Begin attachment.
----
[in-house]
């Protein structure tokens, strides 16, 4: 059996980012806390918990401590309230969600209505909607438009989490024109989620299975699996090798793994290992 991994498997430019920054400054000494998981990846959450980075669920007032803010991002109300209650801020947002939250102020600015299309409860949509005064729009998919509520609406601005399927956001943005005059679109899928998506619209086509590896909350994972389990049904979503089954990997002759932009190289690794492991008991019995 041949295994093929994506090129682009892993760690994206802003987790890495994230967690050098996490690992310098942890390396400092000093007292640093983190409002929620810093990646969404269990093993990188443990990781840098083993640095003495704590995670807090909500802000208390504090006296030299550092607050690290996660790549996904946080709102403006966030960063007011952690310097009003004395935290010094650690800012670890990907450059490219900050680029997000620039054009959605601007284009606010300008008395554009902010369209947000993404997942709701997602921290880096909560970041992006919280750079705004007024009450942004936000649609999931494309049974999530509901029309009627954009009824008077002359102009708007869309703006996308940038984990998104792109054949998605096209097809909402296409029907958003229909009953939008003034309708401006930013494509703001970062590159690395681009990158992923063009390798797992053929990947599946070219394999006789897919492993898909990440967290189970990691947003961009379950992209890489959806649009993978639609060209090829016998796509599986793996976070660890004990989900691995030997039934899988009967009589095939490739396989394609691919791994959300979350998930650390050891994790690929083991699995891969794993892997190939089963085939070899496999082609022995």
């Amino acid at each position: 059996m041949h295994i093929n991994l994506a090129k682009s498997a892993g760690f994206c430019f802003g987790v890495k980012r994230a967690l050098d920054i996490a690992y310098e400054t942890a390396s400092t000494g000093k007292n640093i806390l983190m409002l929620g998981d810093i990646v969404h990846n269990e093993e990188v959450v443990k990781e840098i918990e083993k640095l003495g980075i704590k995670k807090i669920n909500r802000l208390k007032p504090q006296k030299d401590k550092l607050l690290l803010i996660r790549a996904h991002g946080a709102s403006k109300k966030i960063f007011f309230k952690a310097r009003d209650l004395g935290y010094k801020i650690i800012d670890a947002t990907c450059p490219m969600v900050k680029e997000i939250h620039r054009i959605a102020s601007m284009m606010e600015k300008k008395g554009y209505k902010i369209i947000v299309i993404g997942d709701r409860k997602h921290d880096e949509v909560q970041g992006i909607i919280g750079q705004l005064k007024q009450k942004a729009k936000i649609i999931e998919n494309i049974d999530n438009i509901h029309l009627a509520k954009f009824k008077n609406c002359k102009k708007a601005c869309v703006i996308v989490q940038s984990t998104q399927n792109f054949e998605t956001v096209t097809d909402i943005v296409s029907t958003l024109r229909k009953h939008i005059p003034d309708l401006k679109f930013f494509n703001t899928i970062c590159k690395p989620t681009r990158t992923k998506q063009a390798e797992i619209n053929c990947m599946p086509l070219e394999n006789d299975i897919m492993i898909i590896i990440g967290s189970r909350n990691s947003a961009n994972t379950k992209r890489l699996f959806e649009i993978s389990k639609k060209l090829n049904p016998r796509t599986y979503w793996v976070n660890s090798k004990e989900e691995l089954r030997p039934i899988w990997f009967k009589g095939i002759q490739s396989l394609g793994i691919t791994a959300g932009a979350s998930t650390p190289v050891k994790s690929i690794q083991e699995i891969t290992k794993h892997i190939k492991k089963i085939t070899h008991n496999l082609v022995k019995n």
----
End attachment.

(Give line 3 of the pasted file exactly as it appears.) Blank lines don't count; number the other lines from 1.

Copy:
């Amino acid at each position: 059996m041949h295994i093929n991994l994506a090129k682009s498997a892993g760690f994206c430019f802003g987790v890495k980012r994230a967690l050098d920054i996490a690992y310098e400054t942890a390396s400092t000494g000093k007292n640093i806390l983190m409002l929620g998981d810093i990646v969404h990846n269990e093993e990188v959450v443990k990781e840098i918990e083993k640095l003495g980075i704590k995670k807090i669920n909500r802000l208390k007032p504090q006296k030299d401590k550092l607050l690290l803010i996660r790549a996904h991002g946080a709102s403006k109300k966030i960063f007011f309230k952690a310097r009003d209650l004395g935290y010094k801020i650690i800012d670890a947002t990907c450059p490219m969600v900050k680029e997000i939250h620039r054009i959605a102020s601007m284009m606010e600015k300008k008395g554009y209505k902010i369209i947000v299309i993404g997942d709701r409860k997602h921290d880096e949509v909560q970041g992006i909607i919280g750079q705004l005064k007024q009450k942004a729009k936000i649609i999931e998919n494309i049974d999530n438009i509901h029309l009627a509520k954009f009824k008077n609406c002359k102009k708007a601005c869309v703006i996308v989490q940038s984990t998104q399927n792109f054949e998605t956001v096209t097809d909402i943005v296409s029907t958003l024109r229909k009953h939008i005059p003034d309708l401006k679109f930013f494509n703001t899928i970062c590159k690395p989620t681009r990158t992923k998506q063009a390798e797992i619209n053929c990947m599946p086509l070219e394999n006789d299975i897919m492993i898909i590896i990440g967290s189970r909350n990691s947003a961009n994972t379950k992209r890489l699996f959806e649009i993978s389990k639609k060209l090829n049904p016998r796509t599986y979503w793996v976070n660890s090798k004990e989900e691995l089954r030997p039934i899988w990997f009967k009589g095939i002759q490739s396989l394609g793994i691919t791994a959300g932009a979350s998930t650390p190289v050891k994790s690929i690794q083991e699995i891969t290992k794993h892997i190939k492991k089963i085939t070899h008991n496999l082609v022995k019995n």